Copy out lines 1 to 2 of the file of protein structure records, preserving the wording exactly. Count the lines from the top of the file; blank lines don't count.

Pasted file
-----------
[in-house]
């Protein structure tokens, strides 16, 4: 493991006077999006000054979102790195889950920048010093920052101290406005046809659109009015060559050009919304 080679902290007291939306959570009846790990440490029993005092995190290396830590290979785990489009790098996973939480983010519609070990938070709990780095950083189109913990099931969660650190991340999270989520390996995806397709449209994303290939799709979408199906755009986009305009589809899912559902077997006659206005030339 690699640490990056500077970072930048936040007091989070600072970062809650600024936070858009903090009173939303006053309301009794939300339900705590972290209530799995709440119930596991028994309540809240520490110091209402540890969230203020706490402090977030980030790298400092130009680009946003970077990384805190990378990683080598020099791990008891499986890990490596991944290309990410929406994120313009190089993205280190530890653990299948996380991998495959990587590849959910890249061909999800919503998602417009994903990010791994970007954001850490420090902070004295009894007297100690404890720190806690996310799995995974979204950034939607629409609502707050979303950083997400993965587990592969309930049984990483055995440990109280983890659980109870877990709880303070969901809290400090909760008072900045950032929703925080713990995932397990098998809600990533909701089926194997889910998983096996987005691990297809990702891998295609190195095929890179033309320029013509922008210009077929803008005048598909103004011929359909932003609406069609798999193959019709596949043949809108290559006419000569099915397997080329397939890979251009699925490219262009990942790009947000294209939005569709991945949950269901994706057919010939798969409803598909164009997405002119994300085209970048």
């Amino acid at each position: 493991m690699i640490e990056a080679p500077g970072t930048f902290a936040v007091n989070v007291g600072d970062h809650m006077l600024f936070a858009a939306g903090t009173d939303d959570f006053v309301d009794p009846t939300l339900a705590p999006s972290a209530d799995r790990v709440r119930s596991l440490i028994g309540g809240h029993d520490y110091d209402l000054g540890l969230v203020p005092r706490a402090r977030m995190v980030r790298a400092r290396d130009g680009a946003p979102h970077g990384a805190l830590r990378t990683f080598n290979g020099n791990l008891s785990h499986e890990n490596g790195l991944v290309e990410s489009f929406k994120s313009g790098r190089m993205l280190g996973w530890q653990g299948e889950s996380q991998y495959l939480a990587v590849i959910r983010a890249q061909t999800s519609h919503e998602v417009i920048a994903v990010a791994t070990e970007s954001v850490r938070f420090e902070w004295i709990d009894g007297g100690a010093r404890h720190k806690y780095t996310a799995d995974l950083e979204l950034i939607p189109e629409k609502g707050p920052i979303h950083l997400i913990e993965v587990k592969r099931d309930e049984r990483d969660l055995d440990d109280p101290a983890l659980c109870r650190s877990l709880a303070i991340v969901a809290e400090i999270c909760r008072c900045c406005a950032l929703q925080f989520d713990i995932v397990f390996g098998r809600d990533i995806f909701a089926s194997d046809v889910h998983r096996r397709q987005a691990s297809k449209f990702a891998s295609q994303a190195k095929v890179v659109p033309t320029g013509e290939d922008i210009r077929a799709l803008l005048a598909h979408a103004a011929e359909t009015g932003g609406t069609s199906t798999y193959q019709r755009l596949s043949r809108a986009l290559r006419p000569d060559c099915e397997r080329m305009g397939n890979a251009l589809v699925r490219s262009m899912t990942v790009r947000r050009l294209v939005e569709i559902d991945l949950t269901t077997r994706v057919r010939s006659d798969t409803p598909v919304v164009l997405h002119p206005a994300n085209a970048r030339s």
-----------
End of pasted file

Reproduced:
[in-house]
């Protein structure tokens, strides 16, 4: 493991006077999006000054979102790195889950920048010093920052101290406005046809659109009015060559050009919304 080679902290007291939306959570009846790990440490029993005092995190290396830590290979785990489009790098996973939480983010519609070990938070709990780095950083189109913990099931969660650190991340999270989520390996995806397709449209994303290939799709979408199906755009986009305009589809899912559902077997006659206005030339 690699640490990056500077970072930048936040007091989070600072970062809650600024936070858009903090009173939303006053309301009794939300339900705590972290209530799995709440119930596991028994309540809240520490110091209402540890969230203020706490402090977030980030790298400092130009680009946003970077990384805190990378990683080598020099791990008891499986890990490596991944290309990410929406994120313009190089993205280190530890653990299948996380991998495959990587590849959910890249061909999800919503998602417009994903990010791994970007954001850490420090902070004295009894007297100690404890720190806690996310799995995974979204950034939607629409609502707050979303950083997400993965587990592969309930049984990483055995440990109280983890659980109870877990709880303070969901809290400090909760008072900045950032929703925080713990995932397990098998809600990533909701089926194997889910998983096996987005691990297809990702891998295609190195095929890179033309320029013509922008210009077929803008005048598909103004011929359909932003609406069609798999193959019709596949043949809108290559006419000569099915397997080329397939890979251009699925490219262009990942790009947000294209939005569709991945949950269901994706057919010939798969409803598909164009997405002119994300085209970048």